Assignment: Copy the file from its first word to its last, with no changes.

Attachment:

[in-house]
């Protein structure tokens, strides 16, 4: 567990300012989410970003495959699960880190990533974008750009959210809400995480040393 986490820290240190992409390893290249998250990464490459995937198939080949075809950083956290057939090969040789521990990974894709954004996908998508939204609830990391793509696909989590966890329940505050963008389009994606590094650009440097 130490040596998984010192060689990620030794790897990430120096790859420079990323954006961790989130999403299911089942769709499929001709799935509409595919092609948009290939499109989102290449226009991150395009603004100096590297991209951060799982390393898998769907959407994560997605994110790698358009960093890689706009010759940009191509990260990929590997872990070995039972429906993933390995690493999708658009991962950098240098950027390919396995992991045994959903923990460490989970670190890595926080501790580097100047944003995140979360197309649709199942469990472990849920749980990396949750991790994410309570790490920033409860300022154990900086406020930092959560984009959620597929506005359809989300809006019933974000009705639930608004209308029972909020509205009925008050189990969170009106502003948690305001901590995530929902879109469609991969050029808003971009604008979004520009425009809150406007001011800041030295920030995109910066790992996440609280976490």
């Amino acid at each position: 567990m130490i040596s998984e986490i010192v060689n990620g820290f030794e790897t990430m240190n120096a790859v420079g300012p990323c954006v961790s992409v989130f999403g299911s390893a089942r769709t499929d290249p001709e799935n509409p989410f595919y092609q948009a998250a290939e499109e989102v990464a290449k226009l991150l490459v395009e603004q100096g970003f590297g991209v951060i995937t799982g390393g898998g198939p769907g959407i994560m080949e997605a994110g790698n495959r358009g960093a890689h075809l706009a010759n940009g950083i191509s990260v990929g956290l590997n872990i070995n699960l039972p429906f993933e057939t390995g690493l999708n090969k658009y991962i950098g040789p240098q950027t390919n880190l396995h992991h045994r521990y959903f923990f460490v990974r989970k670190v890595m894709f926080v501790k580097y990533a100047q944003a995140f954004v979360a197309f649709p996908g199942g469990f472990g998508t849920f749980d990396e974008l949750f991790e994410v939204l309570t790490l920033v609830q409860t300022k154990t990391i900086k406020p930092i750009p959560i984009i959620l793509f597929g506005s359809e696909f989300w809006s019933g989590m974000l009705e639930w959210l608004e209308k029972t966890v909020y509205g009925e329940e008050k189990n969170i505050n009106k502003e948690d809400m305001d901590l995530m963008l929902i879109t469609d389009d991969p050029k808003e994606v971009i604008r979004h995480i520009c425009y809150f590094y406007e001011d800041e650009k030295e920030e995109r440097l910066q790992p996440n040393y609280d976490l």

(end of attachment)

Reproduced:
[in-house]
């Protein structure tokens, strides 16, 4: 567990300012989410970003495959699960880190990533974008750009959210809400995480040393 986490820290240190992409390893290249998250990464490459995937198939080949075809950083956290057939090969040789521990990974894709954004996908998508939204609830990391793509696909989590966890329940505050963008389009994606590094650009440097 130490040596998984010192060689990620030794790897990430120096790859420079990323954006961790989130999403299911089942769709499929001709799935509409595919092609948009290939499109989102290449226009991150395009603004100096590297991209951060799982390393898998769907959407994560997605994110790698358009960093890689706009010759940009191509990260990929590997872990070995039972429906993933390995690493999708658009991962950098240098950027390919396995992991045994959903923990460490989970670190890595926080501790580097100047944003995140979360197309649709199942469990472990849920749980990396949750991790994410309570790490920033409860300022154990900086406020930092959560984009959620597929506005359809989300809006019933974000009705639930608004209308029972909020509205009925008050189990969170009106502003948690305001901590995530929902879109469609991969050029808003971009604008979004520009425009809150406007001011800041030295920030995109910066790992996440609280976490």
């Amino acid at each position: 567990m130490i040596s998984e986490i010192v060689n990620g820290f030794e790897t990430m240190n120096a790859v420079g300012p990323c954006v961790s992409v989130f999403g299911s390893a089942r769709t499929d290249p001709e799935n509409p989410f595919y092609q948009a998250a290939e499109e989102v990464a290449k226009l991150l490459v395009e603004q100096g970003f590297g991209v951060i995937t799982g390393g898998g198939p769907g959407i994560m080949e997605a994110g790698n495959r358009g960093a890689h075809l706009a010759n940009g950083i191509s990260v990929g956290l590997n872990i070995n699960l039972p429906f993933e057939t390995g690493l999708n090969k658009y991962i950098g040789p240098q950027t390919n880190l396995h992991h045994r521990y959903f923990f460490v990974r989970k670190v890595m894709f926080v501790k580097y990533a100047q944003a995140f954004v979360a197309f649709p996908g199942g469990f472990g998508t849920f749980d990396e974008l949750f991790e994410v939204l309570t790490l920033v609830q409860t300022k154990t990391i900086k406020p930092i750009p959560i984009i959620l793509f597929g506005s359809e696909f989300w809006s019933g989590m974000l009705e639930w959210l608004e209308k029972t966890v909020y509205g009925e329940e008050k189990n969170i505050n009106k502003e948690d809400m305001d901590l995530m963008l929902i879109t469609d389009d991969p050029k808003e994606v971009i604008r979004h995480i520009c425009y809150f590094y406007e001011d800041e650009k030295e920030e995109r440097l910066q790992p996440n040393y609280d976490l």